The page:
$ grunt jshint

You should see an output similar if not identical to this:

Running "jshint:build" (jshint) task

✔ No problems


Done, without errors.

Open your app.js file and remove the semicolons from the last block of code:

var server = app.listen(3000, function(){
  console.log('Magic is happening on port 3000')
})

Now run the grunt jshint command and you should see a failure similar to the below output

Running "jshint:build" (jshint) task

app.js
  line 9   col 49  Missing semicolon.
  line 10  col 3   Missing semicolon.

  ⚠  2 warnings

Warning: Task "jshint:build" failed. Use --force to continue.

Aborted due to warnings.

As you can see, the JSHint build failed because of the missing semicolons. Add the semicolons back in so the test will no longer fail, and push your code into your GitHub/BitBucket repository. Now that everything is all set up on our local machine, we can now set up our build steps in Pipelines for Applications.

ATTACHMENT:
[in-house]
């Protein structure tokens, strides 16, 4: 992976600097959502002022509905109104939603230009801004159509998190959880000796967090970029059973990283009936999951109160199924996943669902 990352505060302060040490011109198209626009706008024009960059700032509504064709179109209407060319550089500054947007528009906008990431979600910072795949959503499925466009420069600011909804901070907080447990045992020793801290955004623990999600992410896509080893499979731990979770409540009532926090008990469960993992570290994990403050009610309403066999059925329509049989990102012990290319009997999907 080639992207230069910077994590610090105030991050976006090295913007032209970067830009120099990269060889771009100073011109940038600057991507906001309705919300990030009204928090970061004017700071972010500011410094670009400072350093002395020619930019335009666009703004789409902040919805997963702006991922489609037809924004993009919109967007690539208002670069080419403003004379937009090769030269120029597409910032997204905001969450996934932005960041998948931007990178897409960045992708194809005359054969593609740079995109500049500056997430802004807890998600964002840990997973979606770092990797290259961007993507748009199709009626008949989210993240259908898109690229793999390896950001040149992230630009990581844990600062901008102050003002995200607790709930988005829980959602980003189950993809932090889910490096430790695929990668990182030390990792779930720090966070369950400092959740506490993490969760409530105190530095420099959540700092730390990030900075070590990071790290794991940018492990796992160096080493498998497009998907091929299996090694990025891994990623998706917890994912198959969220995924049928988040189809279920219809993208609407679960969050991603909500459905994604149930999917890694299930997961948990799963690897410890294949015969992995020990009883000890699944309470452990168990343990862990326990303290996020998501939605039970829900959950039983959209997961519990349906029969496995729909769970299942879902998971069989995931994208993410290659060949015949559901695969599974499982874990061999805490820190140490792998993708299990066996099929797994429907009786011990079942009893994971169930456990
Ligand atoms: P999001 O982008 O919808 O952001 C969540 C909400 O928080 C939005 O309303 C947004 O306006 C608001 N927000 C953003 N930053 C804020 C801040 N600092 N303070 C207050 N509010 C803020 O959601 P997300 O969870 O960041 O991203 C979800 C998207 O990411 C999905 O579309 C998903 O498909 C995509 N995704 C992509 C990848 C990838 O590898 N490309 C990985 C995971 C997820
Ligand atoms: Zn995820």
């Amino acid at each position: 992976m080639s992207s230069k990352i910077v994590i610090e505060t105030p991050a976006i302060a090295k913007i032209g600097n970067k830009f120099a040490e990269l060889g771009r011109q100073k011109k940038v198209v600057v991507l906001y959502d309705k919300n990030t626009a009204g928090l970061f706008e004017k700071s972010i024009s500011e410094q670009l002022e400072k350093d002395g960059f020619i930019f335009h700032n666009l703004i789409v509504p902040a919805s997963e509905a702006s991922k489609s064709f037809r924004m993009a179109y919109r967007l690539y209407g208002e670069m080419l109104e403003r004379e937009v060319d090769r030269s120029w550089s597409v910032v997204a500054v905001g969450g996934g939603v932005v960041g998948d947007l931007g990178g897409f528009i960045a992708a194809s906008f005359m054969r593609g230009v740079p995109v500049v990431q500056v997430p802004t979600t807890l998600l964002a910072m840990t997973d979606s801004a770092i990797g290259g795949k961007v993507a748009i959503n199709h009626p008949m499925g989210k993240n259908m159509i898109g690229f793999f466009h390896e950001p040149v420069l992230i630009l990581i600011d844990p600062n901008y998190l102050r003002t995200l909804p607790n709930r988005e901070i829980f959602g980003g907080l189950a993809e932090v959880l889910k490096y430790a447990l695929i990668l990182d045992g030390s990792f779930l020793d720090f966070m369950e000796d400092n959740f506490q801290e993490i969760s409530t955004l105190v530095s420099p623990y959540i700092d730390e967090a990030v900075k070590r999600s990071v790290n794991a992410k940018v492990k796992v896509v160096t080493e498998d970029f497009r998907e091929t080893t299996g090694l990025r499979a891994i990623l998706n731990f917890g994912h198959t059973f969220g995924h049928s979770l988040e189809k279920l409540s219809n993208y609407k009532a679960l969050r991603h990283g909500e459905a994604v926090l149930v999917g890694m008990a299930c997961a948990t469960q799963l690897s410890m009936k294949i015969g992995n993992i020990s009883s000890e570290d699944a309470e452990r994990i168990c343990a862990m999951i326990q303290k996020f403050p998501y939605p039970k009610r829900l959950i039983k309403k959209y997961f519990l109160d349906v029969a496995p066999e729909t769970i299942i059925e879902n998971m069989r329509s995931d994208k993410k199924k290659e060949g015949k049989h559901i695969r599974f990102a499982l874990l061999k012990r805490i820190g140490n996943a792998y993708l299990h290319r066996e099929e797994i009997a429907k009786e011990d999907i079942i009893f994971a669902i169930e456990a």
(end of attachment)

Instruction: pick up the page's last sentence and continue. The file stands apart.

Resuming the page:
Step 2. Create Pipelines application

To create your application, follow these steps:

In the Pipelines for Applications web UI, click Applications, then click New App.

Create a new Distelli Application

Name your app and then select the Repository you would like to connect to. As a reminder, we have been using GitHub as our repository.

Name Your Distelli App

After we click the button to connect to our Repository, we then select the appropriate repo that contains our code. In this example I store my code in the repo name ‘node-tutorial’. Make sure to select the repo we set up earlier in the tutorial.